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Original Poem: "Alex as Artist" with Commentary

Writing poetry became my major composing activity circa 1962, & Mr. Malcolm Sedam's creative writing class in 1963-64 deepened my interest.

Alex, aka Albo

Alex, aka Albo

Introduction and Text of "Alex as Artist"

My poem, "Alex as Artist," is an American sonnet," which appears in my third published collection of poems titled Turtle Woman & Other Poems. It describes my experience with our family dog, lovingly nicknamed "Albo."

Alex, aka Albo, was a sweet, precious dog, who spent some time on this earthly realm from September 23, 1988 until August 11, 2002. Dogs live a perfect metaphor for love, for buoyancy, for divinity. Spell dog backwards and you have G-o-d.

Thus, what is more poetic than a dog? And no dog in my experience has been more poetic than Albo. To his memory, I dedicate this “polished sonnet,” sending his little soul my love and affection. His sweet ways live in my heart and mind, and I’m sure in the hearts and minds of all who were fortunate enough to have met him.

Alex as Artist

“It’s a dog’s life.”

When he curls up beside me on the couch and settles into steady breathing,
his ease of comfort flows like a polished sonnet.
He has mastered the art of comfort.

When I cook, he perfects his craft of begging. Taking bits of food off
the ends of fingers requires precise placement of teeth and tongue.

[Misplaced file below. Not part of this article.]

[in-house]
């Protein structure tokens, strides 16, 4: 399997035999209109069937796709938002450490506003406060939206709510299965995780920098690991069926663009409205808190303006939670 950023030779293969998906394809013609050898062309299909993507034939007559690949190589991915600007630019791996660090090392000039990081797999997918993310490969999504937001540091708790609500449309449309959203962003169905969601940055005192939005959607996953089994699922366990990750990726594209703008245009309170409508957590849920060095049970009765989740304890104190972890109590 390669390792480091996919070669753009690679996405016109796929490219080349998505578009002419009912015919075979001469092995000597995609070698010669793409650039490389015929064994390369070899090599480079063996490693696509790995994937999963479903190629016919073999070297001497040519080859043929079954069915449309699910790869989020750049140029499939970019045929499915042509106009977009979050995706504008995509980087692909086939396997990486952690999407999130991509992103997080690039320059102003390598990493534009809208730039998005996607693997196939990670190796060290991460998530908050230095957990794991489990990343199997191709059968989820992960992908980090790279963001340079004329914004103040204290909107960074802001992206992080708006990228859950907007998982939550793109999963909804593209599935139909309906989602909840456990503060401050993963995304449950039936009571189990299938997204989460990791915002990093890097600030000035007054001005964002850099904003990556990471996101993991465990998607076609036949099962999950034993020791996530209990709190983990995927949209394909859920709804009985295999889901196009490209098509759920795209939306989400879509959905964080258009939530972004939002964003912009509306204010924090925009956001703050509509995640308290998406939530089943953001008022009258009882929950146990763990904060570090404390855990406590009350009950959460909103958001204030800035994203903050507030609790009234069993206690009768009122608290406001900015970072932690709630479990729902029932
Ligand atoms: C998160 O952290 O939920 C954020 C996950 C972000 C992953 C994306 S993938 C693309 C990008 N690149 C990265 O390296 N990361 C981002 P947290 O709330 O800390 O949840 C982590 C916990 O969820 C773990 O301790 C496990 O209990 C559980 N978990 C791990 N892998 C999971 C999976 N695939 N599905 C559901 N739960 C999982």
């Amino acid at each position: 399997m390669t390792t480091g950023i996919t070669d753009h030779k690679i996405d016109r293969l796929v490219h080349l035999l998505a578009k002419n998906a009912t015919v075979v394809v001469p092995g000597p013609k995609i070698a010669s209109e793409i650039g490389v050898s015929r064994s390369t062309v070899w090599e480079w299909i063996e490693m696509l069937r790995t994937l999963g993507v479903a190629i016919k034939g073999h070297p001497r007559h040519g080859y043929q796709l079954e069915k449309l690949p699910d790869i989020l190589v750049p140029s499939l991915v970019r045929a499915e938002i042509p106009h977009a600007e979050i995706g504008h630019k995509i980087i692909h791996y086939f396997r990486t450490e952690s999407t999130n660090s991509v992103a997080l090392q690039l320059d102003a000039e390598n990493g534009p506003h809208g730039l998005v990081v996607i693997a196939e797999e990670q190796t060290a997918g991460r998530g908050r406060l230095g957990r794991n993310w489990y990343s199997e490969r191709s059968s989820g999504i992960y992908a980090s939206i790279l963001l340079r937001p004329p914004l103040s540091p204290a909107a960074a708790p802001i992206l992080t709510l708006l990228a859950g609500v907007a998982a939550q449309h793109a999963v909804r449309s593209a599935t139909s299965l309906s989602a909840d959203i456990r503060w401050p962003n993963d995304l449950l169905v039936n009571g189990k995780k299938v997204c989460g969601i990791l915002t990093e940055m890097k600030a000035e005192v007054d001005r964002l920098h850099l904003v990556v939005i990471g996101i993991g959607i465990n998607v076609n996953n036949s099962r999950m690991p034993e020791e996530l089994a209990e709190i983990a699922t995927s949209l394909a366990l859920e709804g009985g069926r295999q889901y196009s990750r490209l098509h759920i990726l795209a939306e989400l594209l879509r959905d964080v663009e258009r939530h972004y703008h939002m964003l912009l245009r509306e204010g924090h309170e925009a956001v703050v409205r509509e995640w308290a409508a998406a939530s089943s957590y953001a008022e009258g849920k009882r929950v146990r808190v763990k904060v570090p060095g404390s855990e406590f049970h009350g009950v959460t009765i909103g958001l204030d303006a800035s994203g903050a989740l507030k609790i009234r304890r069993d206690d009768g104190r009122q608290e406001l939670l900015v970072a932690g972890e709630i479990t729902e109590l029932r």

He's mastered the art of eating.

Some say he's cowardly, but he's just careful.
The artist's eye and ear perceive the world to be a dangerous place,
so he's crafty to run from loud noises and sudden moves.

Some say he's dumb, but he's just deliberate.
He wants to keep body and soul together
and retire a well-matured craftsman.

Unlike schemers, shams, and fantasizers, he takes his art quite literally,
and he has learned to simplify: beg food, bark, and sleep sleep sleep.

Commentary

Americans love their dogs. Dogs bring us love and joy, but they also bring us new ways of looking at behavior. New ways of interpreting what each act means. My dog Alex, aka Albo, had a unique personality. He used extra caution with each new encounter. He was a lummox and seemed to weigh much more than his 40 pounds. But he could take a piece of bread or cheese out of my fingers delicately, without biting as most dogs usual do. He did, indeed, simplify his life down to the very doggy basics of eating and sleeping, and simplicity remains a basic human goal for us all.

First Movement: The Speaker and Her Dog

When he curls up beside me on the couch and settles into steady breathing,
his ease of comfort flows like a polished sonnet.
He has mastered the art of comfort.

The speaker sits on the couch doing God-knows-what and the family dog nestles beside her sleeping while she does whatever it is she does, perhaps read, write, watch TV, doesn’t matter, because the focus is on the sweet dog named Albo.

The speaker observes that the sweet dog can rest, and his rhythmic breathing reminds her of a "polished sonnet.” She concludes that Alex, aka Albo, has mastered “the art of comfort” — an art that humans can only dream of.

Second Movement: The Speaker, Her Dog, and Food

When I cook, he perfects his craft of begging. Taking bits of food off
the ends of fingers requires precise placement of teeth and tongue.
He's mastered the art of eating.